Perfect Paradise: People: Language

Virtually all Bahamians speak a variant of English known as Bahamian Standard English, which is largely similar to the other variants of Caribbean English in former British colonies.

However, about 400,000 Bahamians – including many living abroad – speak a creole known to Bahamians as Bahamian Dialect, or simply "the dialect," which is a combination of English, West African languages, French influences, and other roots. Although many Bahamians vehemently deny that Bahamian Dialect, or "BD," is a language of its own – for reasons discussed below – linguists classify it as a member of the Northern branch of the Eastern Atlantic English Creole languages, with its closest "relative" being Gullah, not English.

Spoken primarily in the "Out Islands," or the ones that are the least populated and most isolated, BD requires significantly different verb usage, highly irregular verbs, and very different pronunciations of English letter combinations. Speakers of Bahamian Dialect almost invariably cannot reproduce the "v" and "th" sounds typical in English, replacing them with "w" (for "v") and "d" or "t" (for "th").

A common example of a Bahamian sentence is "Wey yinna gern?", which translates into English as "Where are you going?" In addition to dropping the "r" in the first word and adding one to the last (while also losing a syllable), "are you" is replaced by yinna, a Yoruba word for "you."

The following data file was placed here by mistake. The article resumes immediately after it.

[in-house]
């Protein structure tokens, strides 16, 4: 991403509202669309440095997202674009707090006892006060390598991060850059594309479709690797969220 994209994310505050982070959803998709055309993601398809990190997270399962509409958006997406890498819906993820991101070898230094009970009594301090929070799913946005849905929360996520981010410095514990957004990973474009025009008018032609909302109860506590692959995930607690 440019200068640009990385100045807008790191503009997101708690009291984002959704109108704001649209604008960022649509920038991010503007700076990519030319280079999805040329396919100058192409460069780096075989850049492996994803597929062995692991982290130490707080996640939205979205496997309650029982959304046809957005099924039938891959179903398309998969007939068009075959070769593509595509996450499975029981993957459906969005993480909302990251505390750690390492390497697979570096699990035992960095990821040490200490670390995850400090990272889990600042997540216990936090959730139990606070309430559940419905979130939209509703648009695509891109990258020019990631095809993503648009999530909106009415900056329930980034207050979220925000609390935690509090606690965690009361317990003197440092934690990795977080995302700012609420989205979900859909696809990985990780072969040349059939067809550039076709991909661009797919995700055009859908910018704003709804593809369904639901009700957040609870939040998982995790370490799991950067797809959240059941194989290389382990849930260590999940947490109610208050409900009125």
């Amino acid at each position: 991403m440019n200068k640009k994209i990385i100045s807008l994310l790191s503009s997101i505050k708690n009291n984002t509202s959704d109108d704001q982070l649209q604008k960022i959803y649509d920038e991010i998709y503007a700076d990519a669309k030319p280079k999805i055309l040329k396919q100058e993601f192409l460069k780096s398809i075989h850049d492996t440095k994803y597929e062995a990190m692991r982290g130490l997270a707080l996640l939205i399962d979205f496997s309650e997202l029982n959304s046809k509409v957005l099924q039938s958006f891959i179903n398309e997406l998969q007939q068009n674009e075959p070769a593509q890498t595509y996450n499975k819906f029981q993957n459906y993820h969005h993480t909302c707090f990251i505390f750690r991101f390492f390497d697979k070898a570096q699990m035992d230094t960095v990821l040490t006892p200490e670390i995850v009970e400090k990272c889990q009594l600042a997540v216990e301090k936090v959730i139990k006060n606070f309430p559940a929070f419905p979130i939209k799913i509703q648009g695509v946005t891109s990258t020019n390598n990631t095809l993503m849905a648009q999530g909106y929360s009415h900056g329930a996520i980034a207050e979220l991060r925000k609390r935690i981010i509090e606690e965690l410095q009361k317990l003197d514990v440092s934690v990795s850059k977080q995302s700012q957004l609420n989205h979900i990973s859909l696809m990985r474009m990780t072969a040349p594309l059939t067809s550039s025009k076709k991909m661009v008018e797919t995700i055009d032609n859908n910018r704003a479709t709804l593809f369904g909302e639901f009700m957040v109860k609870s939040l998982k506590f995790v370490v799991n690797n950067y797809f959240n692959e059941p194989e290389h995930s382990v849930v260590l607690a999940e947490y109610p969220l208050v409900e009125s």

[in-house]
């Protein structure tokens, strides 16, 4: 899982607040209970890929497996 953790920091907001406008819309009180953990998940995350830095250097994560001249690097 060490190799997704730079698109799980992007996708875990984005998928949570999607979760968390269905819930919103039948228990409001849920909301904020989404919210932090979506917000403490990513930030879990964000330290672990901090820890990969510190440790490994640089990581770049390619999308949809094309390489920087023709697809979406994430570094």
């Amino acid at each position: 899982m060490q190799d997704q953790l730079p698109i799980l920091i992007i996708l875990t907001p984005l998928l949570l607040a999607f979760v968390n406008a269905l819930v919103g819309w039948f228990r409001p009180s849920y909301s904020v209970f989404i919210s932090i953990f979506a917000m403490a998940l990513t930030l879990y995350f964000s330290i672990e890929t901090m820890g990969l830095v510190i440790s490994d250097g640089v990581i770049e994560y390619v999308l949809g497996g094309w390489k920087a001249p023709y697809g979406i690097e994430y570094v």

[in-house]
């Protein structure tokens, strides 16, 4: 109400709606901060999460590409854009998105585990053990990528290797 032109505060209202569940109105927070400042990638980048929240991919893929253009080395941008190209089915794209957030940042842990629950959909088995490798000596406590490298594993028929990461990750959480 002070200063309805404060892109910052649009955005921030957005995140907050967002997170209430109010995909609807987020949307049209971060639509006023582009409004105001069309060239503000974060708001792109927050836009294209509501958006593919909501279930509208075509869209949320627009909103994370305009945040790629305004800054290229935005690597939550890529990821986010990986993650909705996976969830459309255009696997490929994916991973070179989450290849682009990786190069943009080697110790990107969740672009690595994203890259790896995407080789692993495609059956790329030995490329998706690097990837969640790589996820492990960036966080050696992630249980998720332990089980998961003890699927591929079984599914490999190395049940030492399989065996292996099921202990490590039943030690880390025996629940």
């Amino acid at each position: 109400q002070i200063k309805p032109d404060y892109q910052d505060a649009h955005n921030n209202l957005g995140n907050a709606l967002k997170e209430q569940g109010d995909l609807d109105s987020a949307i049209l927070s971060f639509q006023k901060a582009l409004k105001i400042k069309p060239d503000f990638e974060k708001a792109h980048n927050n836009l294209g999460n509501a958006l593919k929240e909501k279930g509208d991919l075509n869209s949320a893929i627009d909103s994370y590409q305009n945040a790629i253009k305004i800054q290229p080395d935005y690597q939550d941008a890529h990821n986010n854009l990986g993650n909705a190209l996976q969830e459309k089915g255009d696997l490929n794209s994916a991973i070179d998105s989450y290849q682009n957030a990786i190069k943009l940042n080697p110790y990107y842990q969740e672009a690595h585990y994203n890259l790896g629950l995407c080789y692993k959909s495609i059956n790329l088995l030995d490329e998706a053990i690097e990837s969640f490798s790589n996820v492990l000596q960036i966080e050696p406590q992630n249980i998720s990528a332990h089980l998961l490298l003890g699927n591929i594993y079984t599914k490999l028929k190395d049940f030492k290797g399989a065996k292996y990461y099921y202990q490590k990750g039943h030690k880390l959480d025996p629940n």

In the Bahamas, the subject of BD is hotly debated. Considered a "low-class" way of speaking rather than a distinct, lively language, BD has been banned from schools and there have been cases reported of speakers who have been denied employment for using it outside of work. Bahamian politicians will speak it on visits to the Out Islands, but will not use it otherwise. Members of the general public vehemently deny its status as a language and typically do not support its preservation.

Linguists, however, disagree with the middle- and upper-class Bahamians who do not accept BD and are currently working to study and preserve the language. In 1982, the first BD dictionary was published, and Bahamian writers have been incorporating the language more and more in their works. In addition, the College of the Bahamas is debating whether to begin offering courses on literature in Bahamian Dialect.